The Carbon Principles however established guidelines for banks to consider the risk factors of loans to power companies and were adopted by BofA. The Principles take into consideration that the U.S. may eventually cap carbon emissions and that there may be a cost for them, thus factoring in future liabilities that may be incurred. Although the Principles certainly help protect banks and can be in their best financial interests, it also has environmental benefits.
Do the BofA’s green initiatives have enough teeth to green the bank or is it mostly just a green washing effort? Do you consider such things before choosing a bank?

Related Posts on Corporate Social Responsibility:

Is Greenwashing Good?
How banking became green

Sarah Lozanova is a green copywriter and communications professional specializing in renewable energy and clean technology. She is a consultant for Sustainable Solutions Group and a regular contributor to environmental and energy publications and websites, including Mother Earth Living, Home Power, Earth911, and Green Builder. Her experience includes work with small-scale solar energy installations and utility-scale wind farms. She earned an MBA in sustainable management from the Presidio Graduate School and she resides in Belfast Cohousing & Ecovillage in Midcoast Maine.

8 responses

  1. I just stopped by to thank you for writing about mountaintop removal coal mining and one of the banks that is financing it.
    If you ever need any more resources for blogging about surface mining, drop me a line!
    If you havent already, please consider joining the Blogger’s Challenge and adding a WIDGET to TriplePundit. To date, 470 bloggers have taken the challenge!
    Again, thanks, and take care. – –

  2. Waaaaaay back in 1995, Bank of America published an outstanding report entitled “Beyond Sprawl: New Patterns of Growth to Fit the New California“.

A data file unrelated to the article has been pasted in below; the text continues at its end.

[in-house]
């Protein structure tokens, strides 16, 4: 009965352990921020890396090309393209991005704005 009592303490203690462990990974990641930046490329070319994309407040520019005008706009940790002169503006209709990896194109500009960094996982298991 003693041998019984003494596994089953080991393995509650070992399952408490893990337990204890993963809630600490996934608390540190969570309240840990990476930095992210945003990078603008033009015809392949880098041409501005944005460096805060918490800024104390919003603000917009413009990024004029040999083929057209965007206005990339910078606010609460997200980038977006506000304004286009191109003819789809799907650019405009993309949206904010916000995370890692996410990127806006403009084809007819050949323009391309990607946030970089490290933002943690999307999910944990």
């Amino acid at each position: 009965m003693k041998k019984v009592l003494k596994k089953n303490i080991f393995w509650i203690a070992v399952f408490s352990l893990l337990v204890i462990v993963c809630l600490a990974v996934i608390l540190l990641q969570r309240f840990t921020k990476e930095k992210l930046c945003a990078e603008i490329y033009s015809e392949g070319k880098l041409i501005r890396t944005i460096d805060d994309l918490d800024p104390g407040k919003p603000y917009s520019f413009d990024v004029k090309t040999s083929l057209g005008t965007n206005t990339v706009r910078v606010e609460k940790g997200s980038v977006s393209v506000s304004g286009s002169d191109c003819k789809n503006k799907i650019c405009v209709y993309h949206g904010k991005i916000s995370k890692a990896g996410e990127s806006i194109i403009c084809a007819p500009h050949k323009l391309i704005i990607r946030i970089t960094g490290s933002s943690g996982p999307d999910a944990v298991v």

It’s one of the landmark pierces making the financial case against wasteful consumption and sprawl development. That report put BofA in a favorable light for me a long time ago. Still, their propensity to nickle and dime the customer with outrageous and obnoxious fees for practically everything you do (sneeze in a branch, that’ll be a 25 cent kleenex fee) has made be loathe them.
    Happy to see some systemic change, but for now, my money is with New Resource Bank.

  3. Ok, but what kind of companies are they lending to and funding? What is their track record of social responsibility? What was their role in this whole credit mess? Dig deeper and get passed the PR department. Plus, when I had an account with them, trying to actually get a live person was impossible… and don’t even think about asking them to reverse fees.

  4. Sounds like some good initiatives here. Even if it is motivated to increase profit, getting LEED certified banking centers alone has a significant impact and is a move other corporations should emulate. However, some of these programs, such as the credit card may in fact simply inspire people to buy more. That’s the problem with a lot of greenwashing is that it just encourages consumerism, which is a leading contributor to overall environmental degradation and energy waste.
    More on greenwashing: What Is Sustaniability?